Paced, Practiced and Increasing Activities

A paced, practiced and increasing activity program will help you regain movement and fitness. This video will help you learn how to pace yourself.

Key points:

  • Pacing helps you keep your activity steady and consistent and at a level that will not worsen your pain on both good and bad pain days.
  • Your tolerance is the amount of time you can do an activity without worsening your pain.
  • Your baseline is half of your tolerance; it is the starting point for your pacing program.
  • Slowly and steadily increase the amount of activity you do, even if it is only by 1 minute every 3 sessions.
  • Flare-ups can happen. Making a plan for how you’ll deal with them is important for keeping momentum. After a flare-up, pull back a little but keep going, don’t start back at the beginning.
  • With practice, you can apply pacing to many other areas of your life.

Helpful Resources

Universal Breathing Pranayama

By: Saagara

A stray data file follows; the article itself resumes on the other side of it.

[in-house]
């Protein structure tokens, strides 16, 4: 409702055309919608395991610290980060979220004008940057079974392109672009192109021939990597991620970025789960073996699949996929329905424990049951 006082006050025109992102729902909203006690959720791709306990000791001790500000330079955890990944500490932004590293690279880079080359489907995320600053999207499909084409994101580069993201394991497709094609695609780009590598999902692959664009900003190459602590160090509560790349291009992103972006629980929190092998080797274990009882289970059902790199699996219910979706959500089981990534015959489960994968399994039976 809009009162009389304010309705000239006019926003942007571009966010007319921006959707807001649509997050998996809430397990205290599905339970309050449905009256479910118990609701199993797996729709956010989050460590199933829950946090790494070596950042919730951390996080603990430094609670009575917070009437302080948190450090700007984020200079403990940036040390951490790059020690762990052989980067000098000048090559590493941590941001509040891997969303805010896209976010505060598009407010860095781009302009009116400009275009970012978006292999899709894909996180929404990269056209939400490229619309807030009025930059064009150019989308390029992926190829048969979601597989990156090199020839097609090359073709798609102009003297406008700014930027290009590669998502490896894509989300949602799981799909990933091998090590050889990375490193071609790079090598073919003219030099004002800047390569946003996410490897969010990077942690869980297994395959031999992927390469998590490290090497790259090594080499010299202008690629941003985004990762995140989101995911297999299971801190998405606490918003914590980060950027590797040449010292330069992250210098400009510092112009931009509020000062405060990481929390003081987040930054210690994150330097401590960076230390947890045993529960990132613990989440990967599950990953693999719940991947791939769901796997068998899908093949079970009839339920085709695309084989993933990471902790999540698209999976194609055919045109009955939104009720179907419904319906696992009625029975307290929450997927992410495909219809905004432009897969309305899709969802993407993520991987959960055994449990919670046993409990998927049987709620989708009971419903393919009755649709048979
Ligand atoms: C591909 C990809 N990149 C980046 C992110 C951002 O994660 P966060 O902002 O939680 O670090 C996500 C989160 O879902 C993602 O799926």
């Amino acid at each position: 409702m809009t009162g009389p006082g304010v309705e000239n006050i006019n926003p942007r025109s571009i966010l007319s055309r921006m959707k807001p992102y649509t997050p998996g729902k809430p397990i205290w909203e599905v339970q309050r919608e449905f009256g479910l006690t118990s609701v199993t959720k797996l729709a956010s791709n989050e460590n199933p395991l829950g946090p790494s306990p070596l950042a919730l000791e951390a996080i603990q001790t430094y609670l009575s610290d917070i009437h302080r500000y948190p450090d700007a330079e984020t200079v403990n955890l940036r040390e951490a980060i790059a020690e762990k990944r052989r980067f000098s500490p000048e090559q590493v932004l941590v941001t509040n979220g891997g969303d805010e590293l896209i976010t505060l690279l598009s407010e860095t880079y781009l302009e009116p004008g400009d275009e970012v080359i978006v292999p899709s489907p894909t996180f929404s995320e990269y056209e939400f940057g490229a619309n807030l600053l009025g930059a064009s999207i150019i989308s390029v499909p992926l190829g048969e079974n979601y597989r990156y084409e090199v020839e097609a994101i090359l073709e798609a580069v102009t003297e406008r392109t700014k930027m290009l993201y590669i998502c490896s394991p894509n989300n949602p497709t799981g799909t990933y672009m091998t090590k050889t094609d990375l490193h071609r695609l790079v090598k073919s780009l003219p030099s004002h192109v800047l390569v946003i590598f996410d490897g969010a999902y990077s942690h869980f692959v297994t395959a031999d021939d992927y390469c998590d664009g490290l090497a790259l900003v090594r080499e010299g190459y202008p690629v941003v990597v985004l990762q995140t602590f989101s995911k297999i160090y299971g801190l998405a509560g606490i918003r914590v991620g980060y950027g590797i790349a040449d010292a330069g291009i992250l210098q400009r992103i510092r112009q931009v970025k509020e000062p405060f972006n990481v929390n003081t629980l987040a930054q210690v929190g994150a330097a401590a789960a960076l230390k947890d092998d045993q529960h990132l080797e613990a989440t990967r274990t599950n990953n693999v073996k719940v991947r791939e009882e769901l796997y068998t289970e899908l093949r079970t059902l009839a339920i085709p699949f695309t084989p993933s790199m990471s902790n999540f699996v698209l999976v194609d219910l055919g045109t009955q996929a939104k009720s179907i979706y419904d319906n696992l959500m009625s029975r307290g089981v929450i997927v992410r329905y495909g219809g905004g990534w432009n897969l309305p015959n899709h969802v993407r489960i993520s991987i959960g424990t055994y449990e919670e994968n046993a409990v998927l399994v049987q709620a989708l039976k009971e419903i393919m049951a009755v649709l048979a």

Download the most popular breathing app in the world! Pranayama was engineered to teach your body how to breathe properly. Babies naturally breathe diaphragmatically, however adults often take shallow breaths. By training your lungs to breathe at their full capacity, you could experience a whole ton of health benefits!

Super Stretch Yoga

By: The Adventures of Super Stretch, LLC

Super Stretch is a fun, interactive yoga app created for kids, used by the whole family! Move, play and breathe as Super Stretch introduces you to his friends and their yoga poses. Super Stretch is your guide who takes you on your journey.

Pain Diary & Forum - CatchMyPain

By: Sanovation AG

Medical experts recommend you keep a pain diary to be able to treat pain effectively. The award winning "Catch My Pain" app allows you to visualize and monitor your pain by creating detailed drawings and by tracking other relevant information. The diary will help you to explain your pain to any medical practitioner. In addition, you can exchange insights with similar patients.